Much time and resources go into teaching strategies that target minority students.
But all the shooters have been white dudes, right? I can only speculate that white students feel marginalized by an increased emphasis on closing the achievement gap.
Another theory – school staff are so busy with minority groups that they don’t notice the warning signs.
NOTE: I AM IN NO WAY PROPOSING THAT AN EMPHASIS ON MINORITY EDUCATION IS BAD. MERELY THAT A POTENTIAL UNINTENDED SIDE EFFECT IS THE DISENFRANCHISEMENT OF WHITE STUDENTS.
More to the point, I am pointing out that the squeaky wheel gets the grease. Assuming this is true, we can expect school officials to start scrutinizing the metrics of their white male students, to the detriment of minority groups.
Thus the cycle of extinguishing the fires of the American public education system continues.
What about the tests themselves? THIS ARTICLE says students spend 20-25 hours each school year taking a test. This amounts to “about 2.3 percent of classroom time for the average eighth grader.”
This may not sound like a lot until you consider the hours upon hours of test prep. Put another way, teachers are forced to forgo more useful skills – say, coming up with a simple monthly budget or reading and writing cursive to have more time to “teach to the test”.
Concerning the former, the PISA (Program for International Student Assessment) contains a “financial literacy” component that purports to measure –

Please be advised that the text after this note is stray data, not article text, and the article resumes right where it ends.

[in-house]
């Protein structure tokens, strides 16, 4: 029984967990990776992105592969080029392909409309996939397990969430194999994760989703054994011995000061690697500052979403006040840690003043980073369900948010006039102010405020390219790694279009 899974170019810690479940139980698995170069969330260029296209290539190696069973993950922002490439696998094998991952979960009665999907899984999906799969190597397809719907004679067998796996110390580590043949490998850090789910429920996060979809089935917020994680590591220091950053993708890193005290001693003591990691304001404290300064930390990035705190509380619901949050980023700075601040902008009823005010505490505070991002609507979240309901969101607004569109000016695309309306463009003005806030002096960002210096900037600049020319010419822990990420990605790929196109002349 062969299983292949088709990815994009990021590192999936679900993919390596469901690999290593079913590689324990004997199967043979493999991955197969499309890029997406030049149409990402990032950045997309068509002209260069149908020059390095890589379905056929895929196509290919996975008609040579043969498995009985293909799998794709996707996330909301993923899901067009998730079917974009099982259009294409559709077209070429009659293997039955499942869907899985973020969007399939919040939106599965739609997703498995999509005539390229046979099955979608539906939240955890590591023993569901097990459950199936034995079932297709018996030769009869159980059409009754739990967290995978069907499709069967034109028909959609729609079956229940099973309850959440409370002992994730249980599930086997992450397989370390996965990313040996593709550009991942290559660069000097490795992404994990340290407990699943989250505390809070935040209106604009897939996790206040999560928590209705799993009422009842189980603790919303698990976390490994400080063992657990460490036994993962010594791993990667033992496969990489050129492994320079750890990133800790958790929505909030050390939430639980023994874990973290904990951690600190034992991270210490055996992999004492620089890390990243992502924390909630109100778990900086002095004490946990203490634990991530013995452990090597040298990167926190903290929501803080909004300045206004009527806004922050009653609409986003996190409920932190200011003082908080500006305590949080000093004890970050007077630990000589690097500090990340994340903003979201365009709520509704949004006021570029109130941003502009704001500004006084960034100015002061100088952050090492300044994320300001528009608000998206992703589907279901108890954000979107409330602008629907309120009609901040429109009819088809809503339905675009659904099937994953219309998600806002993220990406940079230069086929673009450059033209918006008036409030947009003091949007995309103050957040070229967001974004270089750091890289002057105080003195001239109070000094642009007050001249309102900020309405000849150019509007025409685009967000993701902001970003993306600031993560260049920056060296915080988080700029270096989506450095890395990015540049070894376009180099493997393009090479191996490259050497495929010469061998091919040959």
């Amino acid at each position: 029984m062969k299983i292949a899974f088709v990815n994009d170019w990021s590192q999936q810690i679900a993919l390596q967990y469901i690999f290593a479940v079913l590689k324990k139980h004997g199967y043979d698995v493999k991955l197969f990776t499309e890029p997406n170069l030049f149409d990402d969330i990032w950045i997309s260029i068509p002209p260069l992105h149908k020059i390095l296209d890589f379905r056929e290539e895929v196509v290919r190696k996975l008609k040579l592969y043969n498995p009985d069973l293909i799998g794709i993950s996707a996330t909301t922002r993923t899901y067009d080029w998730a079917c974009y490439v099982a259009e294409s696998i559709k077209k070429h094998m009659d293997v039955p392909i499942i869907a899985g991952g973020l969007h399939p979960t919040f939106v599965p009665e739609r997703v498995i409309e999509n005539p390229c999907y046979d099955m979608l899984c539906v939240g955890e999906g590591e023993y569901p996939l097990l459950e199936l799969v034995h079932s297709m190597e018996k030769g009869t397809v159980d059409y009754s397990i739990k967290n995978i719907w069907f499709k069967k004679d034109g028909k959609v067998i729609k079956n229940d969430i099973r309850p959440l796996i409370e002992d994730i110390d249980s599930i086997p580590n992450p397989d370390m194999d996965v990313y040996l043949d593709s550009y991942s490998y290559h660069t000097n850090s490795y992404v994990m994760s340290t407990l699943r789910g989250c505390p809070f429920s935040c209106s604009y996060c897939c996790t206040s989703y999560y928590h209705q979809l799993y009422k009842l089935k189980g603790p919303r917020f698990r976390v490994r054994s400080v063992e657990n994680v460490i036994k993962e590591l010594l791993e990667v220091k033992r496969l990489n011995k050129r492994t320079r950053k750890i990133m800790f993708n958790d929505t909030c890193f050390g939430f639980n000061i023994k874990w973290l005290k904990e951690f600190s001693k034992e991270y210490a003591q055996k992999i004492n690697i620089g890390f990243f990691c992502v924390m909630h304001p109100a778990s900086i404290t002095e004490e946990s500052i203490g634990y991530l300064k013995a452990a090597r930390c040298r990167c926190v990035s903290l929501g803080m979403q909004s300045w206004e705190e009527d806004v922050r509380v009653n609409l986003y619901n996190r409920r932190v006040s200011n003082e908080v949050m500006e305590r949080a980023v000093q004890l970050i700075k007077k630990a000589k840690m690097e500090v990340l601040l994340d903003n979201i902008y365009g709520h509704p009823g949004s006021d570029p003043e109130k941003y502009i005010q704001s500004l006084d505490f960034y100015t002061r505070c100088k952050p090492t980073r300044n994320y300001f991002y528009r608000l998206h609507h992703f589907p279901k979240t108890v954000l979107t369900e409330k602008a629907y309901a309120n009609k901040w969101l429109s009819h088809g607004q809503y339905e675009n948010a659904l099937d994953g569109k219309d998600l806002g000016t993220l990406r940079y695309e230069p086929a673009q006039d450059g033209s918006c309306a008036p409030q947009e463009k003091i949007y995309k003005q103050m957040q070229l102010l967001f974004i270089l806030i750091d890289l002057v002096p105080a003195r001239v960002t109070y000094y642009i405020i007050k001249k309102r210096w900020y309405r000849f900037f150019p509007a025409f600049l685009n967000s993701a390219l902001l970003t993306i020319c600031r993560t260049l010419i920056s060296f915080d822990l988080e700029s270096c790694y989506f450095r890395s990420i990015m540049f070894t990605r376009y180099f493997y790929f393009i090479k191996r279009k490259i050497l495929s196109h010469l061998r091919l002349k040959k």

knowledge and understanding of financial concepts and risks, and the skills, motivation and confidence to apply such knowledge and understanding in order to make effective decisions across a range of financial contexts, to improve the financial well-being of individuals and society, and to enable participation in economic life.
I tell you what, dear readers, in my ~12 years in education, this is the finest example of educationese I’ve come across – it lithely straddles the hair thin line between ingenuously vague and technically obnoxious. It’s verbose – pregnant with buzzwords (“effective”, “knowledge”, “skills”, etc.) to show the reader how important it is, but it doesn’t state any concrete or measurable parameters. Fear not, dear reader, I’ve waded through the mire of needlessly grandiose *ahem* verbiage contained in the PISA supporting documentation to give you a clearer idea of what 22% (roughly one in five) of our nation’s youth don’t understand.
Here’s the gist – “financial literacy” as defined on the PISA includes an understanding of –
- Insurance policies
- Budgeting for “household goods and personal items”
- Bank accounts
- Accessing financial information
- How to calculate a percentage
- Currency conversion
There is quite a bit more, find it HERE if you’d like some stimulating reading while on the toilet or some such situation.
It is long time for me to get to the point. In short, the focus on testing has pulled the rug out from under the culture of our education system. Education doesn’t serve students anymore, it serves itself. The result has been the neglect of students who feel lost. They’re given little direction beyond always having a #2 pencil and filling in the right bubble – this is not a life skill. Imagine your outlook on life if you suddenly discover that the “real world” is a place where you have to manage your own money, but you have no money because “bubbling with extreme care and meticulous detail” is not counted as a worthy skill.